This was a longish hike, to Lambs Canyon Pass and beyond, part of which I had made before…once in the middle of January or February when I had turned around 30 yards shy of the pass, as the snow was over my knees and making the hike more work than fun. At any rate, I set out this past Sunday to accomplish the entire trail, two miles along the Pipeline Trail in Millcreek Canyon to the trailhead just beyond Elbow Fork, two miles up to the pass, and then another two miles down to the road in Lambs Canyon…and then turned around and did it all in reverse order to make it home again. As I began the hike, I noticed different flowers that appeared in single bunches or individual plants and then didn’t notice any others of their kind anywhere along the trail…so I started taking pictures of what I found…and as the hours and miles ticked by, I thought about all of the different flowers that I had encountered and couldn’t help but smile and think of Allen from New Hampshire Garden Solutions and his comments on earlier posts, something to the effect of “Wow…that looks like a good place to find a bunch of wildflowers.” If you aren’t familiar with Allen’s blog, I highly recommend a visit…it’s chock-full of beautiful photographs of wildflowers and plants that he encounters during his own forays into the wild, as well as those from his garden and other New Hampshire locations that he frequents…each post of photographs also includes an interesting narrative about each plant. So here you are, Allen…part one of three. The photos aren’t of the best quality, as the morning sun was quite bright and caused a bit of over-exposure on some of them, but I think they are still a fair representation of the natural beauty of the flowers as they adorned the trail to Lambs Canyon.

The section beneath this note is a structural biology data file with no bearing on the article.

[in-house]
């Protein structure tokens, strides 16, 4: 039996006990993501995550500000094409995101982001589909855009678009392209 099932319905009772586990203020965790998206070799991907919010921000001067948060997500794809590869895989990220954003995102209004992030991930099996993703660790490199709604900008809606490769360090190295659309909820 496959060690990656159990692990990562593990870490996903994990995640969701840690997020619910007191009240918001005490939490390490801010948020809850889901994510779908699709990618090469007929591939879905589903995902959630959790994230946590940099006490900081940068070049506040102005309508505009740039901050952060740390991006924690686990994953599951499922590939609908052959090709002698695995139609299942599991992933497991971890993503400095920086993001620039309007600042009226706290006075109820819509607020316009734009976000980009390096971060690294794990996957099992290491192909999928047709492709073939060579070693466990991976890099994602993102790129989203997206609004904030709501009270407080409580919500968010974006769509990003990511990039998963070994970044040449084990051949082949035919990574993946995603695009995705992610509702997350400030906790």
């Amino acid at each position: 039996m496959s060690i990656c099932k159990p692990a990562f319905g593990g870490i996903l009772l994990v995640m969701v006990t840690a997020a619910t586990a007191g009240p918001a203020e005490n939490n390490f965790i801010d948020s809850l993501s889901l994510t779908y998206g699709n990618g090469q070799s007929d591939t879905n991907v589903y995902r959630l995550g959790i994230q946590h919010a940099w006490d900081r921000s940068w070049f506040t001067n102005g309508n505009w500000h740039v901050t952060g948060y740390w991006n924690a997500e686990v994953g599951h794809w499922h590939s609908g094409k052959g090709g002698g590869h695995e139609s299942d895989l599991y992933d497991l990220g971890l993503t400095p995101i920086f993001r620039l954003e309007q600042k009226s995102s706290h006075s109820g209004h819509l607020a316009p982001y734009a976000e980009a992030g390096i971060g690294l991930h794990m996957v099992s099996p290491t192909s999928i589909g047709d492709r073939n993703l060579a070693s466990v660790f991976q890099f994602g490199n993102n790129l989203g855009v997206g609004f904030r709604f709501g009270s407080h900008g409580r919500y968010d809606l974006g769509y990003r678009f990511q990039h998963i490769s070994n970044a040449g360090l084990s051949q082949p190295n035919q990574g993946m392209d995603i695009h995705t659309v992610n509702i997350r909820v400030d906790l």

to be continued….
Walking the Great Western Trail from above Desolation Lake toward Guardsman Pass in the Wasatch Mountains, I happened to uncautiously look up from the steeply slanted snowbank that I was crossing and had to quickly steady myself from falling backwards as I stood upright and gazed at the strange clouds above me….